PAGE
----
Friday 20 October 2023

Review by Gary Day of "The Omniscient Tooth Fairy" by Vic Pickup

First things first. This tooth fairy is not omniscient. One poem is called ‘Little did I know.’ Nor is she really - this may come as no surprise - a tooth fairy. As ‘Occupation’ shows, she is so much more: ‘a climbing frame,’ ‘a tissue,’ ‘a body guard’ - in other words, a mum. More tough fairy than tooth fairy.

The only reference to dental matter is in ‘Irretrievable.’ The speaker recalls not being able to retrieve her daughter’s tooth after dropping it down the sink where its ‘pale milkiness erod[es] slowly in the sewer dirt.’ This slight but powerful drama of maternal anxiety and lost innocence crops up again in the poignant yet stoical ‘Facts of life.’

Most poems in this delightful collection concern the ups and downs of the speaker’s many-sided domestic life: husband, babies, picking up children from school, shopping for a birthday, family outings. They are a beguiling mix of vividness and tenderness, streaked with darkness. Indeed why shouldn’t they be? Life isn’t all sunny side up. But even when things get on top of the speaker, humour is never far away, as in the dazzling ‘My New Fridge,’ whose ending packs quite a punch.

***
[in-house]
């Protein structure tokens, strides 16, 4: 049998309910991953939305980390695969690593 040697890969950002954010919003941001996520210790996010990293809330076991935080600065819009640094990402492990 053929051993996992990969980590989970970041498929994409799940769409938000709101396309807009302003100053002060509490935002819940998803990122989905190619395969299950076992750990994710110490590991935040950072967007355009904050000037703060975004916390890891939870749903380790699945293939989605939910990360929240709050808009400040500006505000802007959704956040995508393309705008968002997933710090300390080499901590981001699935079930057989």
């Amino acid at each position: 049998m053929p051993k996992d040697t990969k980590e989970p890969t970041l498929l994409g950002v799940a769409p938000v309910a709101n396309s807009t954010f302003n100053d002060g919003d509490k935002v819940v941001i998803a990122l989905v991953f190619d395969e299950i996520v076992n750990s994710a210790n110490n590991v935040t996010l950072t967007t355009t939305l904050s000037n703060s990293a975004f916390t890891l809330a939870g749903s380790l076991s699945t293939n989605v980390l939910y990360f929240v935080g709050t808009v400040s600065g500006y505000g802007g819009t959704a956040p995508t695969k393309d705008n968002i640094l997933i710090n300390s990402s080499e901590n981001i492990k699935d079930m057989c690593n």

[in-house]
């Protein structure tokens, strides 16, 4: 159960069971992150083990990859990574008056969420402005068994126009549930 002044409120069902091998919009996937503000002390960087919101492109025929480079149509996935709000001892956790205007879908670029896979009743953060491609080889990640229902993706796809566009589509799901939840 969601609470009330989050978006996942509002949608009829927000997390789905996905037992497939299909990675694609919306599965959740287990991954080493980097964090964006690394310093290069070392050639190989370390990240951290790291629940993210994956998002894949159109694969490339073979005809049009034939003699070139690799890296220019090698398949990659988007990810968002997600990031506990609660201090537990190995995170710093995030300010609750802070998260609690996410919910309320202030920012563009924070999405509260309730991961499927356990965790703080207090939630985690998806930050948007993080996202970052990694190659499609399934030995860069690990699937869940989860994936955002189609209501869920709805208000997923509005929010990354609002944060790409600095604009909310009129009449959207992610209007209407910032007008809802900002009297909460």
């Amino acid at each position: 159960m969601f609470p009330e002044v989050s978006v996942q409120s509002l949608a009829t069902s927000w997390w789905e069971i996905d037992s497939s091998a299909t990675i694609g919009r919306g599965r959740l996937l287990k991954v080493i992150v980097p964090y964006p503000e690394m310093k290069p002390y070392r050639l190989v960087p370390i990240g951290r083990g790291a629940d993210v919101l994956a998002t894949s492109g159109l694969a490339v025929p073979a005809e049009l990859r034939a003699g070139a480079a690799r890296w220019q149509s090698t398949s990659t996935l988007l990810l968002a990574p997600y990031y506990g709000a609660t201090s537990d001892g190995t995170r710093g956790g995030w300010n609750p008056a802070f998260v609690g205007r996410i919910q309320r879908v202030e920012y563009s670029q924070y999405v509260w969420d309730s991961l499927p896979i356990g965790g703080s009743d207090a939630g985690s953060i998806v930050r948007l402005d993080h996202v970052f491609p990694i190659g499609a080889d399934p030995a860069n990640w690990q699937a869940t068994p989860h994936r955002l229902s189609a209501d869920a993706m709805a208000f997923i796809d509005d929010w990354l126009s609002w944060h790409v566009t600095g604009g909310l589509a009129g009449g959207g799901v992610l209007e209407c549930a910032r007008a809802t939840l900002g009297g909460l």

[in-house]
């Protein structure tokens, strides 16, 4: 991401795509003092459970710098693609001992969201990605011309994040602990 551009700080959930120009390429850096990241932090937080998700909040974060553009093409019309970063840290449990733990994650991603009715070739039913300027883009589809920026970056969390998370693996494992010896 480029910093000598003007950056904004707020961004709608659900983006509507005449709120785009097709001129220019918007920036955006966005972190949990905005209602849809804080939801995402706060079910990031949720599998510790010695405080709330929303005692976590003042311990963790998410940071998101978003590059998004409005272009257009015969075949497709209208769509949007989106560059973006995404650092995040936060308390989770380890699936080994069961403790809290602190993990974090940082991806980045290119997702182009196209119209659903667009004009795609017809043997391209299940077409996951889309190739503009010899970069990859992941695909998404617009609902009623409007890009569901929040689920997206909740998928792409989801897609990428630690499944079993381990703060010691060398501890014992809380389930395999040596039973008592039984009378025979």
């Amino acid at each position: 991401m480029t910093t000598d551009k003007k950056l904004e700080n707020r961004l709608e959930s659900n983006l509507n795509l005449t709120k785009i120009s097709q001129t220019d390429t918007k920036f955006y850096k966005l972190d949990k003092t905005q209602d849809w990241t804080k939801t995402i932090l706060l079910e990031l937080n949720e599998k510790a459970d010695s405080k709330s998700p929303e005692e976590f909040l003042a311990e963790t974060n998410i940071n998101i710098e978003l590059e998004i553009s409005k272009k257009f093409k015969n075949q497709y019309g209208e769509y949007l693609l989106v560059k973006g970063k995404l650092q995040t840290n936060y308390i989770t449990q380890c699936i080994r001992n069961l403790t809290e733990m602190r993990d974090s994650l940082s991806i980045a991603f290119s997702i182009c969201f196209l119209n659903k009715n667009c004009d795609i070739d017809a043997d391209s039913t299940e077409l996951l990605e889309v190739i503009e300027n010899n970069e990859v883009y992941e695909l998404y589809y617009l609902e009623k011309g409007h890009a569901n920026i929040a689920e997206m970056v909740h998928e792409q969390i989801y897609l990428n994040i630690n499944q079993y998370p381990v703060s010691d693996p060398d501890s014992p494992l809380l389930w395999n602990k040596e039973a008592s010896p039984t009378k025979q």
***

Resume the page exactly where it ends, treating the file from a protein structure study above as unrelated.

Outside the fraught but generally cosy domestic circle there are more ominous events such as the plight of refugees portrayed in ‘Jungle,’ which finishes with a devastatingly powerful image. ‘The Longing of Judith Kerr’ is the most lacerating poem in the volume. It asks the reader to imagine how the children murdered in the death camps could be coaxed back to life. There are also hints of personal tragedy and a keen awareness that not all is well in contemporary Britain.

The collection bounces along. Whimsical, profound, absurd, touching, joyous, courageous and deeply life-affirming. Buy it.

About the reviewer
Gary Day is a retired English lecturer. He is the author of several books including The Story of Drama: Tragedy, Comedy and Sacrifice from the Greeks to the Present. He has also edited a range of books including two volumes on British Poetry in the Twentieth Century. His debut poetry collection, The Glass Roof Falls Like Rain, is due to be published by Holland Press later this year. 

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